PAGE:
Speaking at the Royal Welsh Show, Alun Davies said:
“The dairy sector is a key part of our food and farming industry in Wales, and the Welsh Government is working to ensure it has a prosperous and sustainable future. Our Programme for Government specifically identifies dairy as a priority sector for attention and support. I now want to say what this means.
"I hosted a Welsh dairy ‘summit’ last month which involved the industry in discussions about what support it needs from the Welsh Government and how this and other interventions might best be delivered. The event was attended by representatives from across the sector - producers, purchasers, processors and retailers - and will inform the decisions I will make in developing support for the dairy industry. I will make a further statement on this in the autumn.
"I recognise that the sector needs both to resolve the immediate issues around the price paid for milk, but at the same time also to put in place structures and mechanisms that will help underpin its long-term viability.
"The Welsh Government supported the process that led to this week's welcome agreement within the industry to a voluntary Code of Conduct on milk supply contracts. The Government believes that in the first instance this will help provide greater fairness and transparency in contractual arrangements across the sector. It will be important that the operation of the new Code is kept under review. The Welsh Government will continue to be fully engaged in the process to help reach final agreement on this initiative in the coming weeks, and I want to see the Code deliver real change in the industry as soon as is practicable.
"However, the Welsh Government also appreciates that the Code alone will not resolve all of the issues currently facing the dairy supply chain, and we support the strengthening of an appropriate statutory framework to help regulate the market.
"The legislation currently before the UK Parliament to establish a Groceries Code Adjudicator to monitor the operation of the Grocery Supply Code of Practice, which applies to large retailers, needs to be strengthened. The Adjudicator must have real power and the ability to levy fines. I have written twice to the UK Government since the Queen’s Speech making the case to strengthen the powers of the Adjudicator. I will continue to press the argument and I welcome Defra's commitment to look again at these issues. I believe that it would be appropriatefor the Adjudicator to play a role in reviewing the effectiveness of the voluntary Code of Conduct in future.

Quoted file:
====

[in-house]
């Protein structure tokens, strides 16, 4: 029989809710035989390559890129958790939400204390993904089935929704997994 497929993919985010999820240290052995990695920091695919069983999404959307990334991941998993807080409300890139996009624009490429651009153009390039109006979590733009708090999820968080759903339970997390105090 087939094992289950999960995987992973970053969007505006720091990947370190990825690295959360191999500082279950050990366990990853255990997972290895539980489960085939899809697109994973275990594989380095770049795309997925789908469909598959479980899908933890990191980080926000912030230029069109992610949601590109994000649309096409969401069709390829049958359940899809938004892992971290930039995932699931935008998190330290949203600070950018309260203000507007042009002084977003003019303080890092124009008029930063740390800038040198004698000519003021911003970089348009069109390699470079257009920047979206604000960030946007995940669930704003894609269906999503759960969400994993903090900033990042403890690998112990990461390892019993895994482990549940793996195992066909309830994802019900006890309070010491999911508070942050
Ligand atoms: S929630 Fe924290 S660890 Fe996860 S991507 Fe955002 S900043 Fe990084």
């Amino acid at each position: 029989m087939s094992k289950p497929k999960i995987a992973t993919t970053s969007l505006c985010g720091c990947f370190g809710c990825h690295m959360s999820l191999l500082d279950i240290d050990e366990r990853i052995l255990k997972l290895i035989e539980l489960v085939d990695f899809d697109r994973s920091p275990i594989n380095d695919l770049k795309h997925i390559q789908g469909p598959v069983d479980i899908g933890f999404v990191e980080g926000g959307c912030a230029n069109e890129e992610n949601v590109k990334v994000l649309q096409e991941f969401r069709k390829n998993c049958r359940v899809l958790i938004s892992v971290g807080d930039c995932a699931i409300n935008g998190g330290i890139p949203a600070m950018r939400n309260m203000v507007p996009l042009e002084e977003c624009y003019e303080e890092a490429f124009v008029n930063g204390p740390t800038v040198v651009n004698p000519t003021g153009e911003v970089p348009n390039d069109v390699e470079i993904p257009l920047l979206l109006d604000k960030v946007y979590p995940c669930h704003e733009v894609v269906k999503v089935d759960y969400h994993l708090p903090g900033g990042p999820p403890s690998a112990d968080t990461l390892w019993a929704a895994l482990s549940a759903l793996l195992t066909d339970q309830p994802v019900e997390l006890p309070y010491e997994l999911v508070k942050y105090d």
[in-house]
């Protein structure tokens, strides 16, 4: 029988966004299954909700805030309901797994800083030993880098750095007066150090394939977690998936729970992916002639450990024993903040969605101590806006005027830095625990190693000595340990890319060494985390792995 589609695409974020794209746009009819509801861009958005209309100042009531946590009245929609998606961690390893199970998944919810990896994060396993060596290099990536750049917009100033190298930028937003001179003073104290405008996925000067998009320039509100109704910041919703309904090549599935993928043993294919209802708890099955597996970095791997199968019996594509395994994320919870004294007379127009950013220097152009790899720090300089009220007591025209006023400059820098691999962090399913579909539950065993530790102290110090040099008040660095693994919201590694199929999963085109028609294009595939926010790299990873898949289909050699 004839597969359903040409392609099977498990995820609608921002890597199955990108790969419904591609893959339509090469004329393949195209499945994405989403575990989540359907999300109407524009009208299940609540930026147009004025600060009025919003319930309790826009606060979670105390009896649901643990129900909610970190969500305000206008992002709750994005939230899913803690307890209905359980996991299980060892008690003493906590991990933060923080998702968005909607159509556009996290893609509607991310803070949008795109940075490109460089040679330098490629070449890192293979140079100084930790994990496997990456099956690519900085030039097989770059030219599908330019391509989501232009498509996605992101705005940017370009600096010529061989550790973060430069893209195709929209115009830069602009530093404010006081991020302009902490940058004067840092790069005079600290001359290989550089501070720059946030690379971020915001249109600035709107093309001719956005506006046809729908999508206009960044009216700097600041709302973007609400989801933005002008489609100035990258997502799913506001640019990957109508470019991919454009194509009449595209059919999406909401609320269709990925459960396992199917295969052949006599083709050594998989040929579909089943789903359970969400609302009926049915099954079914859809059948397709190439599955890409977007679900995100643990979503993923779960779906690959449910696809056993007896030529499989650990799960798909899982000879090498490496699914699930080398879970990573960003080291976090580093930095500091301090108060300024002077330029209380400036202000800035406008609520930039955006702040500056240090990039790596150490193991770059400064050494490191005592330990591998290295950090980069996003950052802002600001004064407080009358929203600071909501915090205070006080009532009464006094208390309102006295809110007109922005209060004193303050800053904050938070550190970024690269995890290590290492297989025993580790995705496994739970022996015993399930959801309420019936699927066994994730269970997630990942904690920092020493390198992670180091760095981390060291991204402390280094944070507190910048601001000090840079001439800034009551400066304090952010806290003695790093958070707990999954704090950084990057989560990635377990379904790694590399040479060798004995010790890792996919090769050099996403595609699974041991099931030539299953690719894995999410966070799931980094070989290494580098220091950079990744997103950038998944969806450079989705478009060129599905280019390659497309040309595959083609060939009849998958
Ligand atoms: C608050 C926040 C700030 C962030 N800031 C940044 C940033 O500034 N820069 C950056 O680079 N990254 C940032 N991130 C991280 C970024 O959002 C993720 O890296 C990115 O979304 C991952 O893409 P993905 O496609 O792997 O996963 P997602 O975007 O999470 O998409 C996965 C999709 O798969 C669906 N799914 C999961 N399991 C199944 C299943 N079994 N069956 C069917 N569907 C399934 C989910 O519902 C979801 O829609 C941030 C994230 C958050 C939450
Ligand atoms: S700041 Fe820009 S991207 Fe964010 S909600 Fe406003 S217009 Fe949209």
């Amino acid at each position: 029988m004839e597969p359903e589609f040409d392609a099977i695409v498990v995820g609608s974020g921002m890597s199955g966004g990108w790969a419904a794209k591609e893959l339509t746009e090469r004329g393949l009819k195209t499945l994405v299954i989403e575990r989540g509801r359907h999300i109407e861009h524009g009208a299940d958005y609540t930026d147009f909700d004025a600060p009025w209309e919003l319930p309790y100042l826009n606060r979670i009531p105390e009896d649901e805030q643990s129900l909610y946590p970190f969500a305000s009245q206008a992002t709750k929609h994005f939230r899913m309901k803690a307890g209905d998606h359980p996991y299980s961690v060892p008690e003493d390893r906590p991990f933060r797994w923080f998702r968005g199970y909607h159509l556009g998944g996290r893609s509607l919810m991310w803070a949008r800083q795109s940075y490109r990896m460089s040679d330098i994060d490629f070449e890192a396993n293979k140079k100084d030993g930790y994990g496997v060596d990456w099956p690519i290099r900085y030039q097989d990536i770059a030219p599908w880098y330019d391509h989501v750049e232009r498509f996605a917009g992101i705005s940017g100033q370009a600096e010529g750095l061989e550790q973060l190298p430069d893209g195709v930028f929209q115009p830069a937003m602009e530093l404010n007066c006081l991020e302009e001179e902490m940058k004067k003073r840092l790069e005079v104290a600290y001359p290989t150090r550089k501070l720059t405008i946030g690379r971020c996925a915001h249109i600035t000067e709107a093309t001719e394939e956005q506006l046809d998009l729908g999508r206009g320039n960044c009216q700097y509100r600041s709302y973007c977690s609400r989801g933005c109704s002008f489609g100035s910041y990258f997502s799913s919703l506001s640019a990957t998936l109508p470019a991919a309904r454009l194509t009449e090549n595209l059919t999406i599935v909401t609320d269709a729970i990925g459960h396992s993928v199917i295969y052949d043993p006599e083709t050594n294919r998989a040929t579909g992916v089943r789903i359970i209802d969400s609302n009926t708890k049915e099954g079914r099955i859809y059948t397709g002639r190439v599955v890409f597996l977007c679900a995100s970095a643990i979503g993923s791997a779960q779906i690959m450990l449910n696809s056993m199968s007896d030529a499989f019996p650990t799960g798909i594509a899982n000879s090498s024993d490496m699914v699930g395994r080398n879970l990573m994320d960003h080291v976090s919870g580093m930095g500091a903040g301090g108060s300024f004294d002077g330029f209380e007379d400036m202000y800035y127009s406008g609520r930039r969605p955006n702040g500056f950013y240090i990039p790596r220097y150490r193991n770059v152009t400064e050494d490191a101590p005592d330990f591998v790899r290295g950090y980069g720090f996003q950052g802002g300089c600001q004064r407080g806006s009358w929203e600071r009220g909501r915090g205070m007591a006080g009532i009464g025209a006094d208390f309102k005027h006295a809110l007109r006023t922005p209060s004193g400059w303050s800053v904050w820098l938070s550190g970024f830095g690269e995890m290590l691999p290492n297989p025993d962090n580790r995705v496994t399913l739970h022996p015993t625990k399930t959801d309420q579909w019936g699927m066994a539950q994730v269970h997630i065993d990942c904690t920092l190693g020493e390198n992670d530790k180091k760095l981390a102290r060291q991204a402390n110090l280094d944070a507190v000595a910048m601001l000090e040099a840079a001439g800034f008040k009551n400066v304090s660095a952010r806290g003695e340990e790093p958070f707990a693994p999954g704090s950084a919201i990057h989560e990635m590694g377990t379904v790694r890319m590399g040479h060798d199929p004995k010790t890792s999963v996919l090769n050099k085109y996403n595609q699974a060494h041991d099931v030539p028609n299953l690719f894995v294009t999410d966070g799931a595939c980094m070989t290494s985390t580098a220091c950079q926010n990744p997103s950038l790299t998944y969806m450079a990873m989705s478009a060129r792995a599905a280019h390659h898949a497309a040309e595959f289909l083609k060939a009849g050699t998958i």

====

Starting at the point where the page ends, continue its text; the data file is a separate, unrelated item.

"The Welsh Government believed that the best way to address the contractual issues in the dairy industry was for supply chain partners to agree on voluntary, GB-wide measures to help ensure a level playing field across the domestic dairy market. This week’s industry agreement of Heads of Terms on a code was therefore an important first step. If implemented effectively I hope that the Code will avoid the need for legislation in this area.
"However, I have asked my officials to review the legislative options available to us under the EU ‘dairy package’, and we will prepare draft legislation that would enable the Welsh Government to intervene, if necessary, on the form and coverage of contracts within the milk sector. In addition, I will also be seeking further substantive discussions with the industry with a view to strengthening the position of farmers in the supply chain, including considering the introduction of formal producer organisations in Wales. I will be consulting on possible options in the autumn.
"I am well aware that the recent proposed cuts in the price paid for milk have come in parallel with substantially increased input costs for many parts of agriculture, not least the dairy sector. The Welsh Government’s Farming Connect programme has been very popular with farmers and can provide easy-to-access and bespoke advice on how to cut costs and increase profitability. We will now be introducing tailored components into Farming Connect’s work to offer Welsh dairy farmers targeted advice on how to cut their costs of production.
"I am also conscious that improvements in the sustainability of the dairy industry need to be underpinned by responsible behaviour by retailers and other ‘downstream’ parties in the supply chain. Here at the Royal Welsh Show I have been meeting with the multiple retailers to emphasise this point; over the course of the coming weeks and months I will be taking a similar message to representatives of other milk retailers based in Wales, including those in the discount sectors of the market.
"Earlier this month I published an update on progress being made on the ‘Working Smarter’ initiative. This represents a fundamental re-working of how regulation of agriculture works in Wales. It is not simply about "red tape" but is far more ambitious and seeks to reduce not only the burden of regulation but also to introduce a system that is appropriate and fair, and more readily balances risks and outcomes.
"The Welsh Government continues to support CAP Pillar 1 direct payments to farmers at current levels, which form a vital part of many producers’ income and help strengthen the fabric of rural Wales. We will continue to make a strong case for substantial Pillar I and Pillar II CAP support, at both UK and EU level.
“I believe that these measures demonstrate that the Welsh Government is taking both a practical and long-sighted approach to ensuring the Welsh dairy industry emerges from its current difficulties in a stronger position to succeed in the future. We believe in “chwarae teg”: a fairness to all in the milk supply chain – from the farm-gate to the consumer – it is vital to the long-term interests of all concerned.”